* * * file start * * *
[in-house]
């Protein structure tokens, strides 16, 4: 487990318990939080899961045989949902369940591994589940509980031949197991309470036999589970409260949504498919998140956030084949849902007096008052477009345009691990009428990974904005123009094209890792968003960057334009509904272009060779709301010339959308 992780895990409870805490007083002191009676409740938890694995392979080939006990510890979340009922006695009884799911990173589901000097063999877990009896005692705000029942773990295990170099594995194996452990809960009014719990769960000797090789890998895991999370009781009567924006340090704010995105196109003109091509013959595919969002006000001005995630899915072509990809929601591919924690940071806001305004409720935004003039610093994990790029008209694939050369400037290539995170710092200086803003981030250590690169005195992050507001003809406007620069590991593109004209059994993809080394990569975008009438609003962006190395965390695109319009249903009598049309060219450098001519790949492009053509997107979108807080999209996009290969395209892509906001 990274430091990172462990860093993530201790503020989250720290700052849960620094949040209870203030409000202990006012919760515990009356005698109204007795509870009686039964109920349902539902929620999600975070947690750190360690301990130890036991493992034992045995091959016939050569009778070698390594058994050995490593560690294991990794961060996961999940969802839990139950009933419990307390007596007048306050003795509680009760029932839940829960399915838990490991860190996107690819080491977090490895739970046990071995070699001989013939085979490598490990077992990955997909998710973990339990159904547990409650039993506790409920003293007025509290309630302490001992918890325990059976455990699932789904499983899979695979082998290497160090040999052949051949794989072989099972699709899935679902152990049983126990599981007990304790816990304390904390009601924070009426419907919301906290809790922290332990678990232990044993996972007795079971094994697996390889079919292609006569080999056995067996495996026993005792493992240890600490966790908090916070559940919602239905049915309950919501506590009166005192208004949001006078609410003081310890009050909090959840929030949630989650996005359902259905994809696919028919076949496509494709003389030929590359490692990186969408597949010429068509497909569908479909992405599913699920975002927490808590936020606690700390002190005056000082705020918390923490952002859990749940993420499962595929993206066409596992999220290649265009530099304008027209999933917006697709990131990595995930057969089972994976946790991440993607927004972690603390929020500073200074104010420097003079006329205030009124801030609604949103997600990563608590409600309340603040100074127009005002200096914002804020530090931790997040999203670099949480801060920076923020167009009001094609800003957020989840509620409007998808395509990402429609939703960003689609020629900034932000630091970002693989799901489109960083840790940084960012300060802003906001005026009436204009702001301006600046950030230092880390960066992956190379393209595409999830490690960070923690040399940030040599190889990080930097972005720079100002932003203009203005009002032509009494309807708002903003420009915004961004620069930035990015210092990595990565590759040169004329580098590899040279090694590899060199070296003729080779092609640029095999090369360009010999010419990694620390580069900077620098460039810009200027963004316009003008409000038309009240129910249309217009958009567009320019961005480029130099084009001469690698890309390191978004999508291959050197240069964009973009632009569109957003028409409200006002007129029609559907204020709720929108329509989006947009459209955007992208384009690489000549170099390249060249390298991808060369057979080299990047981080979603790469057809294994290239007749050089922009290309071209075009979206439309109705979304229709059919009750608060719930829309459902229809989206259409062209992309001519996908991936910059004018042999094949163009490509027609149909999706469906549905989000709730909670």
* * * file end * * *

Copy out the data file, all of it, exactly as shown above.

[in-house]
């Protein structure tokens, strides 16, 4: 487990318990939080899961045989949902369940591994589940509980031949197991309470036999589970409260949504498919998140956030084949849902007096008052477009345009691990009428990974904005123009094209890792968003960057334009509904272009060779709301010339959308 992780895990409870805490007083002191009676409740938890694995392979080939006990510890979340009922006695009884799911990173589901000097063999877990009896005692705000029942773990295990170099594995194996452990809960009014719990769960000797090789890998895991999370009781009567924006340090704010995105196109003109091509013959595919969002006000001005995630899915072509990809929601591919924690940071806001305004409720935004003039610093994990790029008209694939050369400037290539995170710092200086803003981030250590690169005195992050507001003809406007620069590991593109004209059994993809080394990569975008009438609003962006190395965390695109319009249903009598049309060219450098001519790949492009053509997107979108807080999209996009290969395209892509906001 990274430091990172462990860093993530201790503020989250720290700052849960620094949040209870203030409000202990006012919760515990009356005698109204007795509870009686039964109920349902539902929620999600975070947690750190360690301990130890036991493992034992045995091959016939050569009778070698390594058994050995490593560690294991990794961060996961999940969802839990139950009933419990307390007596007048306050003795509680009760029932839940829960399915838990490991860190996107690819080491977090490895739970046990071995070699001989013939085979490598490990077992990955997909998710973990339990159904547990409650039993506790409920003293007025509290309630302490001992918890325990059976455990699932789904499983899979695979082998290497160090040999052949051949794989072989099972699709899935679902152990049983126990599981007990304790816990304390904390009601924070009426419907919301906290809790922290332990678990232990044993996972007795079971094994697996390889079919292609006569080999056995067996495996026993005792493992240890600490966790908090916070559940919602239905049915309950919501506590009166005192208004949001006078609410003081310890009050909090959840929030949630989650996005359902259905994809696919028919076949496509494709003389030929590359490692990186969408597949010429068509497909569908479909992405599913699920975002927490808590936020606690700390002190005056000082705020918390923490952002859990749940993420499962595929993206066409596992999220290649265009530099304008027209999933917006697709990131990595995930057969089972994976946790991440993607927004972690603390929020500073200074104010420097003079006329205030009124801030609604949103997600990563608590409600309340603040100074127009005002200096914002804020530090931790997040999203670099949480801060920076923020167009009001094609800003957020989840509620409007998808395509990402429609939703960003689609020629900034932000630091970002693989799901489109960083840790940084960012300060802003906001005026009436204009702001301006600046950030230092880390960066992956190379393209595409999830490690960070923690040399940030040599190889990080930097972005720079100002932003203009203005009002032509009494309807708002903003420009915004961004620069930035990015210092990595990565590759040169004329580098590899040279090694590899060199070296003729080779092609640029095999090369360009010999010419990694620390580069900077620098460039810009200027963004316009003008409000038309009240129910249309217009958009567009320019961005480029130099084009001469690698890309390191978004999508291959050197240069964009973009632009569109957003028409409200006002007129029609559907204020709720929108329509989006947009459209955007992208384009690489000549170099390249060249390298991808060369057979080299990047981080979603790469057809294994290239007749050089922009290309071209075009979206439309109705979304229709059919009750608060719930829309459902229809989206259409062209992309001519996908991936910059004018042999094949163009490509027609149909999706469906549905989000709730909670």